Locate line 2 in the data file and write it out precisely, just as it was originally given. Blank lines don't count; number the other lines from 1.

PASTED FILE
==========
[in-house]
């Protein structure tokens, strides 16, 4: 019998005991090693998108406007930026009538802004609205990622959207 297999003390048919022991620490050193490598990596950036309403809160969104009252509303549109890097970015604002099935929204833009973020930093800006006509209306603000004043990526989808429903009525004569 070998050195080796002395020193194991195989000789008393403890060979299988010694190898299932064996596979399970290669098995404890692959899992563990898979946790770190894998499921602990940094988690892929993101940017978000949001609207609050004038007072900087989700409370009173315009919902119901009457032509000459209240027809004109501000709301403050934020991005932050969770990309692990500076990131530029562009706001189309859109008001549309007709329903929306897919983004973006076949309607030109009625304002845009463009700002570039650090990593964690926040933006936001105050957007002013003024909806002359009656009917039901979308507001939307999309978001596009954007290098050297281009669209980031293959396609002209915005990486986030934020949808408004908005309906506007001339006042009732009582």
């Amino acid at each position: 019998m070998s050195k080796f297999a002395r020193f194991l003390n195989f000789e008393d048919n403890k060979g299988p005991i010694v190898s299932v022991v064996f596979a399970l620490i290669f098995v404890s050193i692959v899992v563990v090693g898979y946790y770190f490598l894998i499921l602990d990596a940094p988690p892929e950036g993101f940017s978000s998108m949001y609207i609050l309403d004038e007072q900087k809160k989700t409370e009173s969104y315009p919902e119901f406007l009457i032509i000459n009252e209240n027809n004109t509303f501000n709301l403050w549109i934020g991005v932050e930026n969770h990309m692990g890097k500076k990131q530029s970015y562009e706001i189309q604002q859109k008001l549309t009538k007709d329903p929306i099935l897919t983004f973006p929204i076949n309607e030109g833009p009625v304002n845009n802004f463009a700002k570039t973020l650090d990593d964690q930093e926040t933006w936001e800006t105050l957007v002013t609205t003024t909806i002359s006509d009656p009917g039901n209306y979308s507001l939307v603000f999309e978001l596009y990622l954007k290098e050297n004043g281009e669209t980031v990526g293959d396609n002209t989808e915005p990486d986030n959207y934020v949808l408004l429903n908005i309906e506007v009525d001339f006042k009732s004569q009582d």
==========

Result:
């Protein structure tokens, strides 16, 4: 019998005991090693998108406007930026009538802004609205990622959207 297999003390048919022991620490050193490598990596950036309403809160969104009252509303549109890097970015604002099935929204833009973020930093800006006509209306603000004043990526989808429903009525004569 070998050195080796002395020193194991195989000789008393403890060979299988010694190898299932064996596979399970290669098995404890692959899992563990898979946790770190894998499921602990940094988690892929993101940017978000949001609207609050004038007072900087989700409370009173315009919902119901009457032509000459209240027809004109501000709301403050934020991005932050969770990309692990500076990131530029562009706001189309859109008001549309007709329903929306897919983004973006076949309607030109009625304002845009463009700002570039650090990593964690926040933006936001105050957007002013003024909806002359009656009917039901979308507001939307999309978001596009954007290098050297281009669209980031293959396609002209915005990486986030934020949808408004908005309906506007001339006042009732009582």